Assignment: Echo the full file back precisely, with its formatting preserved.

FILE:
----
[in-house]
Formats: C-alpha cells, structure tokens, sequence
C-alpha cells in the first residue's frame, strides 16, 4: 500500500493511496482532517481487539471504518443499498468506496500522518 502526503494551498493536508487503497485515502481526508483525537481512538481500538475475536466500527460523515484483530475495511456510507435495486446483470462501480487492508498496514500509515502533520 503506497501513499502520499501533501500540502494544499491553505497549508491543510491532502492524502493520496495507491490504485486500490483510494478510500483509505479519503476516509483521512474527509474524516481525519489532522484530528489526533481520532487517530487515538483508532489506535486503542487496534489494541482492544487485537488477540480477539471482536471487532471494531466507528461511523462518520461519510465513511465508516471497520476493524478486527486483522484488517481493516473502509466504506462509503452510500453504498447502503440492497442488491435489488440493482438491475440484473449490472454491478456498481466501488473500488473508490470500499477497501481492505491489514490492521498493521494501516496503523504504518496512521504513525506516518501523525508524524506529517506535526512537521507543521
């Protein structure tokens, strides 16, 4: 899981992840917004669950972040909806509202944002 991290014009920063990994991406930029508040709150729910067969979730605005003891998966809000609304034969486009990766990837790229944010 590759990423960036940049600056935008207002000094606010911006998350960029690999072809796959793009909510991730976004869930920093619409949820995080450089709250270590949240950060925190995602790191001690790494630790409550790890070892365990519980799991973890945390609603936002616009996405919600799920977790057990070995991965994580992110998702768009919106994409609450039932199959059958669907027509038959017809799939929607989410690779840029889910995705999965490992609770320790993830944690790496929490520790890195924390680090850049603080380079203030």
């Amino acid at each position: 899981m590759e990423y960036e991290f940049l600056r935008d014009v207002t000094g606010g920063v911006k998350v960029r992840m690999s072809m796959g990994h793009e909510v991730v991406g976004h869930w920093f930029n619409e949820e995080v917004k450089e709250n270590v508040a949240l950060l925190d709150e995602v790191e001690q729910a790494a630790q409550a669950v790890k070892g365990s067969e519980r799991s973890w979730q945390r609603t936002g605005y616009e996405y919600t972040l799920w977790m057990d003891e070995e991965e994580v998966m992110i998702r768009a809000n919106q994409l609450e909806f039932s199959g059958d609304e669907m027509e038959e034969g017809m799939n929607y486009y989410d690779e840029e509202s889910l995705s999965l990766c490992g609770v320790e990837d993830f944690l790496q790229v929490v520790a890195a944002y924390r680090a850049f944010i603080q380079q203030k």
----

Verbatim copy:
[in-house]
Formats: C-alpha cells, structure tokens, sequence
C-alpha cells in the first residue's frame, strides 16, 4: 500500500493511496482532517481487539471504518443499498468506496500522518 502526503494551498493536508487503497485515502481526508483525537481512538481500538475475536466500527460523515484483530475495511456510507435495486446483470462501480487492508498496514500509515502533520 503506497501513499502520499501533501500540502494544499491553505497549508491543510491532502492524502493520496495507491490504485486500490483510494478510500483509505479519503476516509483521512474527509474524516481525519489532522484530528489526533481520532487517530487515538483508532489506535486503542487496534489494541482492544487485537488477540480477539471482536471487532471494531466507528461511523462518520461519510465513511465508516471497520476493524478486527486483522484488517481493516473502509466504506462509503452510500453504498447502503440492497442488491435489488440493482438491475440484473449490472454491478456498481466501488473500488473508490470500499477497501481492505491489514490492521498493521494501516496503523504504518496512521504513525506516518501523525508524524506529517506535526512537521507543521
């Protein structure tokens, strides 16, 4: 899981992840917004669950972040909806509202944002 991290014009920063990994991406930029508040709150729910067969979730605005003891998966809000609304034969486009990766990837790229944010 590759990423960036940049600056935008207002000094606010911006998350960029690999072809796959793009909510991730976004869930920093619409949820995080450089709250270590949240950060925190995602790191001690790494630790409550790890070892365990519980799991973890945390609603936002616009996405919600799920977790057990070995991965994580992110998702768009919106994409609450039932199959059958669907027509038959017809799939929607989410690779840029889910995705999965490992609770320790993830944690790496929490520790890195924390680090850049603080380079203030």
């Amino acid at each position: 899981m590759e990423y960036e991290f940049l600056r935008d014009v207002t000094g606010g920063v911006k998350v960029r992840m690999s072809m796959g990994h793009e909510v991730v991406g976004h869930w920093f930029n619409e949820e995080v917004k450089e709250n270590v508040a949240l950060l925190d709150e995602v790191e001690q729910a790494a630790q409550a669950v790890k070892g365990s067969e519980r799991s973890w979730q945390r609603t936002g605005y616009e996405y919600t972040l799920w977790m057990d003891e070995e991965e994580v998966m992110i998702r768009a809000n919106q994409l609450e909806f039932s199959g059958d609304e669907m027509e038959e034969g017809m799939n929607y486009y989410d690779e840029e509202s889910l995705s999965l990766c490992g609770v320790e990837d993830f944690l790496q790229v929490v520790a890195a944002y924390r680090a850049f944010i603080q380079q203030k």